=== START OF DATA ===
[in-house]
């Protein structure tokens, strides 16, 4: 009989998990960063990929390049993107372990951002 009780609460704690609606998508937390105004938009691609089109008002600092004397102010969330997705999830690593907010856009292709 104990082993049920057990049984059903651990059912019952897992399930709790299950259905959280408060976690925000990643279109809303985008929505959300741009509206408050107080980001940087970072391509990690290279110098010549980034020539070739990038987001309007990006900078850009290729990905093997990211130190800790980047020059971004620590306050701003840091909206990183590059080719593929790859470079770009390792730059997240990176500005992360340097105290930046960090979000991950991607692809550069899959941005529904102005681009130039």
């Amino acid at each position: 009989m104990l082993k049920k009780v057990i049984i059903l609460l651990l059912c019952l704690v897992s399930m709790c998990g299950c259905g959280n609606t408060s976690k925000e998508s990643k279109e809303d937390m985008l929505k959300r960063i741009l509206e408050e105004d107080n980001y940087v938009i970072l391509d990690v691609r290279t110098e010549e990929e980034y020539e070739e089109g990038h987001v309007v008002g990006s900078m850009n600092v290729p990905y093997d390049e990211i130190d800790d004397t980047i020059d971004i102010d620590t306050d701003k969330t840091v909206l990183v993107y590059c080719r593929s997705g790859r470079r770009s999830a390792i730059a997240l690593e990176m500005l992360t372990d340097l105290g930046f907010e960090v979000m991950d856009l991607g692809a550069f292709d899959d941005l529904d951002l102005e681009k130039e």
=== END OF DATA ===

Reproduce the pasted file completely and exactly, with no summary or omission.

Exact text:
[in-house]
């Protein structure tokens, strides 16, 4: 009989998990960063990929390049993107372990951002 009780609460704690609606998508937390105004938009691609089109008002600092004397102010969330997705999830690593907010856009292709 104990082993049920057990049984059903651990059912019952897992399930709790299950259905959280408060976690925000990643279109809303985008929505959300741009509206408050107080980001940087970072391509990690290279110098010549980034020539070739990038987001309007990006900078850009290729990905093997990211130190800790980047020059971004620590306050701003840091909206990183590059080719593929790859470079770009390792730059997240990176500005992360340097105290930046960090979000991950991607692809550069899959941005529904102005681009130039």
């Amino acid at each position: 009989m104990l082993k049920k009780v057990i049984i059903l609460l651990l059912c019952l704690v897992s399930m709790c998990g299950c259905g959280n609606t408060s976690k925000e998508s990643k279109e809303d937390m985008l929505k959300r960063i741009l509206e408050e105004d107080n980001y940087v938009i970072l391509d990690v691609r290279t110098e010549e990929e980034y020539e070739e089109g990038h987001v309007v008002g990006s900078m850009n600092v290729p990905y093997d390049e990211i130190d800790d004397t980047i020059d971004i102010d620590t306050d701003k969330t840091v909206l990183v993107y590059c080719r593929s997705g790859r470079r770009s999830a390792i730059a997240l690593e990176m500005l992360t372990d340097l105290g930046f907010e960090v979000m991950d856009l991607g692809a550069f292709d899959d941005l529904d951002l102005e681009k130039e």